For a few weeks, I've been running a series of guest posts from my friends over at That Comic Smell podcast. The pieces have been any length, style, whatever. The only brief I gave was to write something about comics. This time around, it's Fernando Pons.
Happy 100th birthday Jack!
I didn’t like Jack Kirby’s art. There you have it, I said it. It’s out for everyone to read it. So you’re probably thinking that’s fair enough, I have my own opinion, but... probably you don’t agree.
How could I dislike Jack Kirby? The creator/co-creator of Captain America, Fantastic Four, Hulk, Thor, the Avengers, the X-Men, the Inhumans, Galactus, Doctor Doom, Silver Surfer, Nick Fury and the Howling Commandos, the New Gods, Mister Miracle, Forever People, Darkseid, Kamandi, OMAC, The Demon, The Eternals, Machine Man, Devil Dinosaur...
Well, if you have few minutes and you aren’t bored so far, I’ll explain why.
Let’s go back in time, Spain 1980. Not much going on in entertainment for a 6 year old: There were only 2 TV channels, no computers, no videogames and I lived in a small town in an island in the Mediterranean Sea.
As one of many modest working family households, we didn’t have much money, but comics and magazines were cheap are ready available at any newsagent.
T.B.O. , Tio Vivo, Mortadelo, Zipi Zape, Hazañas Bélicas, Capitán Trueno, Don Miki..., all of them created in Spain by Spanish artists and writers, with the exception of Don Miki (the Spanish equivalent to the Italian magazine Topolino), a magazine reproducing the Disney comics by Carl Barks, Floyd Gottfredson, Romano Scarpa and Giorgio Cavazzano, amongst others.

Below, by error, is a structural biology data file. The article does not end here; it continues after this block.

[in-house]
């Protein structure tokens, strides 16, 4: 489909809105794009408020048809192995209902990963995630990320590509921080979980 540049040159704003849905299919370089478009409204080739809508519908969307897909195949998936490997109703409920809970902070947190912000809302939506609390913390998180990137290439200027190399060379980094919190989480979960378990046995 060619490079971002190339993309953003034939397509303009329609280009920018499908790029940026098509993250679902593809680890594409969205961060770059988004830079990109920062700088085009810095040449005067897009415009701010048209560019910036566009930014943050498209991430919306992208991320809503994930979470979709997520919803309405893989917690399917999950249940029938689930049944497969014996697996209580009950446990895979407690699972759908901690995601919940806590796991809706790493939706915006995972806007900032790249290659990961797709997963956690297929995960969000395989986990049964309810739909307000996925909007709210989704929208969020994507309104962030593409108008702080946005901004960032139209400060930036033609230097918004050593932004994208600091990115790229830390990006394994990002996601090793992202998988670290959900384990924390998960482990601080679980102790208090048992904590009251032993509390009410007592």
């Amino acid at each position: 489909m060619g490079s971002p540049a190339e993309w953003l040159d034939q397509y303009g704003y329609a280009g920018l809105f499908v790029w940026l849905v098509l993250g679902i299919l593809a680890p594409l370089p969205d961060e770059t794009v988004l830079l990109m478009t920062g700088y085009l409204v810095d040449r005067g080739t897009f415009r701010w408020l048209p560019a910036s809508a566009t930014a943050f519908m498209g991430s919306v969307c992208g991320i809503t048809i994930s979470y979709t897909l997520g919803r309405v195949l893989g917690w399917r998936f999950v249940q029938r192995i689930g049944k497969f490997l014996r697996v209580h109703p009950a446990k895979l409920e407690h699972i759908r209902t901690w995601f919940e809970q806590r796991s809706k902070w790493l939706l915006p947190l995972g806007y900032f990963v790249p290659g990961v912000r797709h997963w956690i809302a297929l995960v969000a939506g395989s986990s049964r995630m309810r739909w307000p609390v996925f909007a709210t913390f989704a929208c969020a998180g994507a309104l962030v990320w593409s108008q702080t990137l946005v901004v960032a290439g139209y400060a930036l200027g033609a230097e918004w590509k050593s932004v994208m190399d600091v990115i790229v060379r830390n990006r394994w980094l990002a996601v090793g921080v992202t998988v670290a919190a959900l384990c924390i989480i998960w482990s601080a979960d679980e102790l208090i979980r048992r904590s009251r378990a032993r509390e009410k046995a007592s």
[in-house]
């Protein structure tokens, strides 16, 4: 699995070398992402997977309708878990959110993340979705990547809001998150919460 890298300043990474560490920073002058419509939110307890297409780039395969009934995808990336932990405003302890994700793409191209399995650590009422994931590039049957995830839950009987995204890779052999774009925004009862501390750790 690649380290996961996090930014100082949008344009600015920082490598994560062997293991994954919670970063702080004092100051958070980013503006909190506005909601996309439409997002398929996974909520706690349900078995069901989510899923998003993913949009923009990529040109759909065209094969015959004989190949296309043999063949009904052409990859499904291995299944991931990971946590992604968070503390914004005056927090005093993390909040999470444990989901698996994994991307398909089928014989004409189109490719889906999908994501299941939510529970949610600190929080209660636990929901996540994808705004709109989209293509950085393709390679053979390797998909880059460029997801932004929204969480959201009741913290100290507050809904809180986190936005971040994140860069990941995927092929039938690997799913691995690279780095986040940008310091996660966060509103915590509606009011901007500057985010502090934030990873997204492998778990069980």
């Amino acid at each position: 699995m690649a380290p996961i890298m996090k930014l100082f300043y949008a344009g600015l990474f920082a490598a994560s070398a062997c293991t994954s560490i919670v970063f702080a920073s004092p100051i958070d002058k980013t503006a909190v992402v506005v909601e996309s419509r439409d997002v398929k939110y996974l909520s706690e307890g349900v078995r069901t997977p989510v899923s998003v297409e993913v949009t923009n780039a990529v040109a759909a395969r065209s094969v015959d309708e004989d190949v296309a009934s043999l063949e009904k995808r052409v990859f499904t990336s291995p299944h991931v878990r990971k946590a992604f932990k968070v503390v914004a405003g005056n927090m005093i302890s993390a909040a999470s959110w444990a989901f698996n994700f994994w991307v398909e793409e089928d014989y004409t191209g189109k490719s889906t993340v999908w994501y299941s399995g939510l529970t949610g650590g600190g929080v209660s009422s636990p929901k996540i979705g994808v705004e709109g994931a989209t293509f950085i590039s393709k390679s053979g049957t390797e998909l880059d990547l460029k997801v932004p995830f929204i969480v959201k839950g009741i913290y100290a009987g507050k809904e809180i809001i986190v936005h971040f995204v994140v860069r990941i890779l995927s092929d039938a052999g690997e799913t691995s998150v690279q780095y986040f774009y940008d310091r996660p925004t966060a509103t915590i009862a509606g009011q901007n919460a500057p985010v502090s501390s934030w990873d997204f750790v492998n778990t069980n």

Like many other kids of my generation, I learnt to read with comics. My parents encouraged me to read more, and one of my aunties, another comic reader, used to lend me many of her magazines, in particular Hazañas Bélicas, a black and white war comic by Boixcar.
Tintin and Asterix followed fairly soon. Many birthday and Christmas presents were hardback editions of these 2 European comic giants.
So there you are, no superheroes, no American comics (with the exception of the stories from Don Miki), no Kirby.
Let’s move forward to 1985: La Patrulla-X #8 (Containing Uncanny X-Men 146 & 147), my first superhero comic.
I had heard of Superman, Spider-man, la Masa (Hulk)...thanks to the TV series and the cinema, but not Patrulla-X. Heroes born with special abilities, mutants hated by the people they are trying to protect. It absolutely blew my mind. The art was by Dave Cockrum and Josef Rubinstein. The writer was Chris Claremont. That was the first series I started to collect.
John Byrne’s Fantastic Four, Romita JR and Layton’s Iron Man, Mike Zeck’s Captain America and Walter Simonson’s Mighty Thor followed my favourite mutants. Then I discovered Arthur Adams in the X-family annuals and Longshot, and eventually, I managed to read Frank Miller’s Daredevil. I also tried some DC superheroes: The Teen Titans by Wolfman and Perez, Batman and the Outsiders by Mike W. Barr, Jim Aparo and Alan Davis.
The art of all these comics was amazing. I was mesmerised. I started to follow the artists. John Byrne was my favourite. I started to collect his Alpha Flight too. Then I managed to get Byrne’s stint in Captain America and his Uncanny X-men comics, when Classic X-Men was eventually published. He was, and still is, one of my favourite artists.
The more superhero comics I read, the more I wanted to know about them. So I started to find out about the origins of all these series. Stan Lee was introducing all the Marvel titles in Spain (“Stan Lee presenta: “), so his name was familiar. The magazines said that Stan Lee created practically all the Marvel comics, with the help of someone called Jack Kirby and another guy called Steve Ditko, but their names were not introducing any titles on any magazines.